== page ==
If there was any remaining doubt about the software virtualization market going mainstream, allow it to be quelled now. In the wake of ever-aggressive pricing changes to Microsoft's Virtual Server product line, virtualization giant VMWare announced that it was rebranding its VMWare GSX Server product as VMWare Server and offering it to customers for free. Consider the gauntlet thrown down.

The potential market for this software is humongous. With more companies looking to consolidate aging Windows NT-based servers, virtualization has emerged as a major market opportunity. And of course, the traditional virtualization markets--testing, help desk, and so on--remain important as well.

VMWare's free offering follows a spate of announcements from Microsoft that resulted in incredibly low prices for Virtual Server. The original Windows Server 2005 version, fore example, cost $499 for the Standard Edition and $999 for the Enterprise Edition. With Virtual Server 2005 R2, however, Microsoft has slashed prices, Crazy Eddie style: The Standard Edition is just $99 now, while Enterprise Edition costs just $199. And for limited time, customers that purchase Windows Server 2003 R2 Enterprise Edition can get Virtual Server 2005 R2 Enterprise Edition for just $99. That offer is good through the end of June, 2006.

In the server market, such prices are unheard of. Indeed, Microsoft's client-side virtualization offering, Virtual PC 2004, is actually more expensive: The full retail price of that package is $129, and Virtual PC is much more limited than Microsoft's server offerings.

This, then, is the market VMWare found itself competing in. And it's solution, VMWare Server, is somewhat inspired. Like its previous GSX Server offering, VMWare Server utilizes the same high-performance virtual machine format as its ESX Server and VMWare Workstation products. The VMWare solutions also offer a number of features that aren't available in Microsoft's products, such as Linux host system compatibility (Virtual Server runs only on Windows Server, of course) and USB support from within guest environments. Also, because VMWare has been supporting Linux guest environments all along, its Linux support is superior (Microsoft only recently reinstated Linux guest support in Virtual Server 2005 R2).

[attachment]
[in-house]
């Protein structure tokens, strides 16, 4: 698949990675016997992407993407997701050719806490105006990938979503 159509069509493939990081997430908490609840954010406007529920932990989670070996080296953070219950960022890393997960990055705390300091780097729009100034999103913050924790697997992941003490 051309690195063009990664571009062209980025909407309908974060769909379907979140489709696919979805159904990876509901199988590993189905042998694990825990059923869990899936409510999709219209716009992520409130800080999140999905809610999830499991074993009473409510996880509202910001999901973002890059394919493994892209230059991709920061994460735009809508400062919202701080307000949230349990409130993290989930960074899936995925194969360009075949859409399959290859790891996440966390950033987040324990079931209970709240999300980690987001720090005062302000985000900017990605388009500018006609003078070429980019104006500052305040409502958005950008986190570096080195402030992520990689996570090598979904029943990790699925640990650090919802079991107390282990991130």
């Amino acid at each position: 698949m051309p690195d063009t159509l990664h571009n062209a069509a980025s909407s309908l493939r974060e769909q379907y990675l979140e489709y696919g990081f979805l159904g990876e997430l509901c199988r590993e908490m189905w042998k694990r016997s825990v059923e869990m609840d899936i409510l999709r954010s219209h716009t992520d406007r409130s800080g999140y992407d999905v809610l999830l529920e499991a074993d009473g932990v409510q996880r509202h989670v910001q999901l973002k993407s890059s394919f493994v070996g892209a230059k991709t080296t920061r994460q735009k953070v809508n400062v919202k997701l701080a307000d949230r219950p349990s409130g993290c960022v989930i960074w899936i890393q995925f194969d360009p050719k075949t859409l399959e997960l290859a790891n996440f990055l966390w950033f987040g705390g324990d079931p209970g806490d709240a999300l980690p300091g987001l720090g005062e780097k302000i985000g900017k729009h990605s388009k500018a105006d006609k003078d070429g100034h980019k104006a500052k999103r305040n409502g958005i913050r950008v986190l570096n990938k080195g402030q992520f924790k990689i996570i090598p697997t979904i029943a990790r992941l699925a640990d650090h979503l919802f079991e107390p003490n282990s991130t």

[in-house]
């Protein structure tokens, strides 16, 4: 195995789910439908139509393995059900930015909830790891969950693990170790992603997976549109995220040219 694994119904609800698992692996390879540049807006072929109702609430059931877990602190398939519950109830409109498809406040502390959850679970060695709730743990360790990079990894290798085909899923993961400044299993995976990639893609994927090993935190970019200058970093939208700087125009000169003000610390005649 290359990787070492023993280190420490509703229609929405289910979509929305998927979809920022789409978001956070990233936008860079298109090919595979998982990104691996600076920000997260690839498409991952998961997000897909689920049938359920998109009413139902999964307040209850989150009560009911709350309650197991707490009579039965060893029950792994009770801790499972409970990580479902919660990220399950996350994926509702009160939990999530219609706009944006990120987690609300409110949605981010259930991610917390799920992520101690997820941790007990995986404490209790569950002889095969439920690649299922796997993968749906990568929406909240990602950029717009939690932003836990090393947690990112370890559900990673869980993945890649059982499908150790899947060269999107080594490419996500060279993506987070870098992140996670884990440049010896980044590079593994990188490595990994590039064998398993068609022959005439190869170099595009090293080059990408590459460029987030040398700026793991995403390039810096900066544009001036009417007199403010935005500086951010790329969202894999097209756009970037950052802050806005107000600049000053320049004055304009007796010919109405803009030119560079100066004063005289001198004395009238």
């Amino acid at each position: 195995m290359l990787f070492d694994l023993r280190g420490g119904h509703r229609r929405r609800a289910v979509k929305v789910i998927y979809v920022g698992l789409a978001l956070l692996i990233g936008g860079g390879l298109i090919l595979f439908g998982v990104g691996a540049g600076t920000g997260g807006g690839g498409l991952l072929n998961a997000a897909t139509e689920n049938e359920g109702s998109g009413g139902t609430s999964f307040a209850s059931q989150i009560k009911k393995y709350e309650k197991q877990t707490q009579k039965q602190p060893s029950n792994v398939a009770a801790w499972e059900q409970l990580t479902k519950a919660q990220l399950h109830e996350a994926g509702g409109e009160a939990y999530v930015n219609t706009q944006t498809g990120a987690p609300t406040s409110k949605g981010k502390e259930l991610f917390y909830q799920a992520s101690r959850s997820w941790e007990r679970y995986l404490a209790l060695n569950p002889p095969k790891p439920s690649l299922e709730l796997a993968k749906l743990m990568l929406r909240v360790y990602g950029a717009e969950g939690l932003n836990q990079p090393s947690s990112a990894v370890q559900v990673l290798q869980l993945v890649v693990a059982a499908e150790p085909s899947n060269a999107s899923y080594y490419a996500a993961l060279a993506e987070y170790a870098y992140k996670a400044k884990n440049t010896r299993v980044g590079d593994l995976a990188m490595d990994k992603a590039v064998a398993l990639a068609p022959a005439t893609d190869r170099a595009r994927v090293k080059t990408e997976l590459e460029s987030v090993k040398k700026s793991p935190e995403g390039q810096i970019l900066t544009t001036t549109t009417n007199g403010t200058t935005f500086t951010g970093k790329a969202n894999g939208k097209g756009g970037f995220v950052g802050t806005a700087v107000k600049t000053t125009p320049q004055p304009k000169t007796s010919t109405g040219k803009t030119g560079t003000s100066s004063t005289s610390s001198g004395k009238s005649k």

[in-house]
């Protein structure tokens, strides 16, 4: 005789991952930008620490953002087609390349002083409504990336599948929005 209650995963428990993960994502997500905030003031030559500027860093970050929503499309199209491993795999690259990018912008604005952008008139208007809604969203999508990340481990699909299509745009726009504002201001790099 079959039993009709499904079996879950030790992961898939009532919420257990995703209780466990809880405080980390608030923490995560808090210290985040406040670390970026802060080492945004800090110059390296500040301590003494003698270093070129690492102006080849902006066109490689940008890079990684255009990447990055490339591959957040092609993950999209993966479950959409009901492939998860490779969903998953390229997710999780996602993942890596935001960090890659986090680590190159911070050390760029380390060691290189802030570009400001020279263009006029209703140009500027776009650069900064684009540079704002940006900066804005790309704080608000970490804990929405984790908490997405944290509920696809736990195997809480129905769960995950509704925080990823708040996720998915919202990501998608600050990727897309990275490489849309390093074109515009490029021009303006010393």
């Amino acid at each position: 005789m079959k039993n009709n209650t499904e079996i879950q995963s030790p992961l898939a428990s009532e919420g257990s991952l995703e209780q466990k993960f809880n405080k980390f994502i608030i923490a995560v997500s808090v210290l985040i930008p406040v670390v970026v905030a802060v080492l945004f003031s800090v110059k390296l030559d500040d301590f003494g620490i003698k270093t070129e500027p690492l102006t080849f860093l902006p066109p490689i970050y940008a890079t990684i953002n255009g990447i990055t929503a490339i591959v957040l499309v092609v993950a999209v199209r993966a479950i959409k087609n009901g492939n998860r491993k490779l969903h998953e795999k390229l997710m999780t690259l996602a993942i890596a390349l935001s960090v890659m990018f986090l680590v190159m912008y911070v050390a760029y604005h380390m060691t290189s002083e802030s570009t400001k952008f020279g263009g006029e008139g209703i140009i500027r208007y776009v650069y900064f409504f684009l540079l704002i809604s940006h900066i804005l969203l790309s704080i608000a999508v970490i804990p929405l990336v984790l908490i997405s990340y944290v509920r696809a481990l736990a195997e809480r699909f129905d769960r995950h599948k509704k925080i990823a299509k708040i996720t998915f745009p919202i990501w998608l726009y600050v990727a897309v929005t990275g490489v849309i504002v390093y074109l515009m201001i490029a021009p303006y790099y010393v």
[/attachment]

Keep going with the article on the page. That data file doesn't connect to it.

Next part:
In my opinion, one of the biggest improvements to VMWare Server is that it finally supports 64-bit x64 guest OS installations, while Virtual Server does not. I think it's pretty obvious by now that native x64 environments like Windows XP x64 Edition and the Windows Server 2003 x64 are off to a slow start, and virtual machine support should help get developers going testing their solutions on x64 systems.

As a free and entry level product, VMWare Server won't meet everyone's needs, but it's certainly a compelling product for the developers, branch offices, and small businesses that VMWare is targeting. Compared to its ESX Server-based brethren, VMWare Server is limited in a few ways and is ideal for testing and legacy (read: NT 4-based) server consolidation scenarios. For example, VMWare Server cannot cluster virtual machines across different hosts or provide native SAN access to guest machines. It does support 2 to 16 CPUs per server, up to 64 GB of RAM in the host system, like ESX Server, but can typically only host 2 to 4 simultaneous virtual machines per processor core, about half the capacity of ESX Server.

The battle for the virtualization market is just like any other competition in the PC market: Both Microsoft and VMWare would like to see their virtual machine formats become the de facto standard, and each of the company's moves should be seen in that light. Microsoft has established itself as the low-end, safer vendor, if you will, and it is clearly targeting specific markets with its Virtual Server products. Meanwhile, VMWare appears to have the better performing and more versatile solutions, and you can't argue with the pricing of either solution.

One other differentiator is that VMWare and its partners are starting to offer pre-built virtual environments for sale and free download, which offer ready-made, plug-and-play OS and application installs. This could be an interesting application deployment scenario for the future, and I do recall Microsoft admitting to me previously that they were examining the possibility of using their VHD virtual machine format as a standardized software deployment format going forward. This is quite a big step up from the first few virtualization solutions, which were basically designed as a way to run Windows application on top of Linux.

In any event, VMWare Server is free, and you can download a beta version of the product from VMWare's Web site. My advice is to give it a shot. At this price--or more appropriately, this lack of price--VMWare Server is certainly worth examining.

This article originally appeared in the January 7, 2006 issue of Windows IT Pro UPDATE.